The Self-managed Independent Superannuation Funds Association (SISFA) has predicted the possibility of the creation of two classes of SMSFs if franking credits are removed.
Addressing the House of Representatives Standing Committee on Economics inquiry into the implications of removing refundable franking credits, SISFA managing director Michael Lorimer said the two classes of SMSFs would be dictated by those funds that had a member in pension phase before 28 March 2018 and those funds that drew a pension after that date.
Lorimer told the committee hearing the proposed franking credit changes would create a carveout where some funds would benefit from refundable franking credits into the future, while others would not due to selective policymaking that targeted SMSFs.
“There’s going to be a new class of SMSF, so those who had an age pension at a particular date would be carved out and would benefit from refundable franking credits into the future. Even if that person or persons ceased to be eligible, the fund itself would be protected. Individuals, on the other hand, would not be protected. They could fall in and out of the system deliberately or not deliberately,” he said.
Lorimer pointed out SISFA has strongly opposed the removal of franking credits as a refundable tax offset proposed by the Labor Party, adding “this is for the primary reason that the proposal in its current form at least is a targeted or selective removal only applying to certain individuals and superannuation funds”.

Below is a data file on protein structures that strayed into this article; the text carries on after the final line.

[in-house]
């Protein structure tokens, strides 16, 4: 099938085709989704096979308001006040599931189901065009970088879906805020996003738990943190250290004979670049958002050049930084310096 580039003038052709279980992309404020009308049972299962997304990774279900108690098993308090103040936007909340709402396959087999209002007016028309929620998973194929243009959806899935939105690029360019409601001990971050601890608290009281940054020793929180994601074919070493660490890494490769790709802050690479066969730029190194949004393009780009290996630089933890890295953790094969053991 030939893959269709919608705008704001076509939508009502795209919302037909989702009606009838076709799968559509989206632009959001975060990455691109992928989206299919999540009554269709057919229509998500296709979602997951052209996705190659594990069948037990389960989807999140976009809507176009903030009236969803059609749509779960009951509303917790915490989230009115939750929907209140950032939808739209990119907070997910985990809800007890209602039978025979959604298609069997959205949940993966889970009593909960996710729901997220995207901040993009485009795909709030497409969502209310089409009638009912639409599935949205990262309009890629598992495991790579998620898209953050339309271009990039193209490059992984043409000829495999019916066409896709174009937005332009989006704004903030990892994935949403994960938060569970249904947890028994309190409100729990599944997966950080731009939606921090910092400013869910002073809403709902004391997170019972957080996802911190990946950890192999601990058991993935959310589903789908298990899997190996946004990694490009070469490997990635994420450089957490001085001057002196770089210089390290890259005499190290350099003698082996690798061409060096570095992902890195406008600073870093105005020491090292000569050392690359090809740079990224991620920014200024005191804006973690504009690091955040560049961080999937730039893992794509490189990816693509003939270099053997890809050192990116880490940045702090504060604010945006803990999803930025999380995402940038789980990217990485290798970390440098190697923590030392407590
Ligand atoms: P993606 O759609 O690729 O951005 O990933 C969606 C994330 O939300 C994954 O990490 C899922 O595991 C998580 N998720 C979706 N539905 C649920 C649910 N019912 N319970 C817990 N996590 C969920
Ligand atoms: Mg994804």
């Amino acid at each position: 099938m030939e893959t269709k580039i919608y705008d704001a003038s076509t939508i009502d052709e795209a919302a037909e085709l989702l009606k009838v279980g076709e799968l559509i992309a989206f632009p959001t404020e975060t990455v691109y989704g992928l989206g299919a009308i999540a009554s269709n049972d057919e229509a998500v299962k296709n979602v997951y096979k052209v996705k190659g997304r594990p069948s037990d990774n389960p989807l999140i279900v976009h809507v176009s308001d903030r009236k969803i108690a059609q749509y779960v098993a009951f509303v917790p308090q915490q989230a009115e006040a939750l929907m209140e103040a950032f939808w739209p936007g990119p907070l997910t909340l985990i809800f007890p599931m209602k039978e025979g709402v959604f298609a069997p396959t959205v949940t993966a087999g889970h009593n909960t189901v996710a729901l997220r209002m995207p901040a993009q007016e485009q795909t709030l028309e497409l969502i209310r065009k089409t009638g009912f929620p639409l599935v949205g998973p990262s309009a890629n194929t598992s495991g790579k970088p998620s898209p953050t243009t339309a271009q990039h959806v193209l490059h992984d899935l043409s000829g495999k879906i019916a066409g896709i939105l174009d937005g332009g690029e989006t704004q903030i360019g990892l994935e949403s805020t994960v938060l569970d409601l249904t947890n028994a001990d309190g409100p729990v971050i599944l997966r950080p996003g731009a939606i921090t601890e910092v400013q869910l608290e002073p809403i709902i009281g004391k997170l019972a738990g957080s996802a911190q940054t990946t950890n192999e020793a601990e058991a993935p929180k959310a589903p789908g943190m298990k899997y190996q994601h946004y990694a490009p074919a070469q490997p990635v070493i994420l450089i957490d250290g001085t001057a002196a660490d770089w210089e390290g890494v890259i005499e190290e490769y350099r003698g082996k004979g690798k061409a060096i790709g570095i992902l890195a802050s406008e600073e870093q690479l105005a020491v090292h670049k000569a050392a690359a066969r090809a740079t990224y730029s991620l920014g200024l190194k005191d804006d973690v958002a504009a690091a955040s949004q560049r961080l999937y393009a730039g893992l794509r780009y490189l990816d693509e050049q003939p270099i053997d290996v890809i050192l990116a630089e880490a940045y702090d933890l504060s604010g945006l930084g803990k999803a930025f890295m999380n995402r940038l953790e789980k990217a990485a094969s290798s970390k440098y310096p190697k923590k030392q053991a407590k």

“It’s what we’d consider to be an example of silo-based policymaking which instead needs to be done in the context of a much wider review of broader income tax superannuation and social security considerations,” he said.
According to SISFA, removal of franking credits would lead to inconsistent, unfair or anomalous outcomes between particular classes of shareholders in Australian companies.
Investors other than age pensioners or recipients of other stated entitlements with a tax rate under 30 per cent would also be affected by the measure.
Citing an example, Lorimer said: “A self-managed superannuation fund with at least one age pensioner as a member just before 28 March 2018 who would still be eligible for a refund of excess franking credits. Another potentially identical self-managed superannuation fund with similar or the same assets, but with the member becoming eligible for the age pension after that date would not be entitled to refundable credits. That just makes no sense. It’s totally arbitrary.”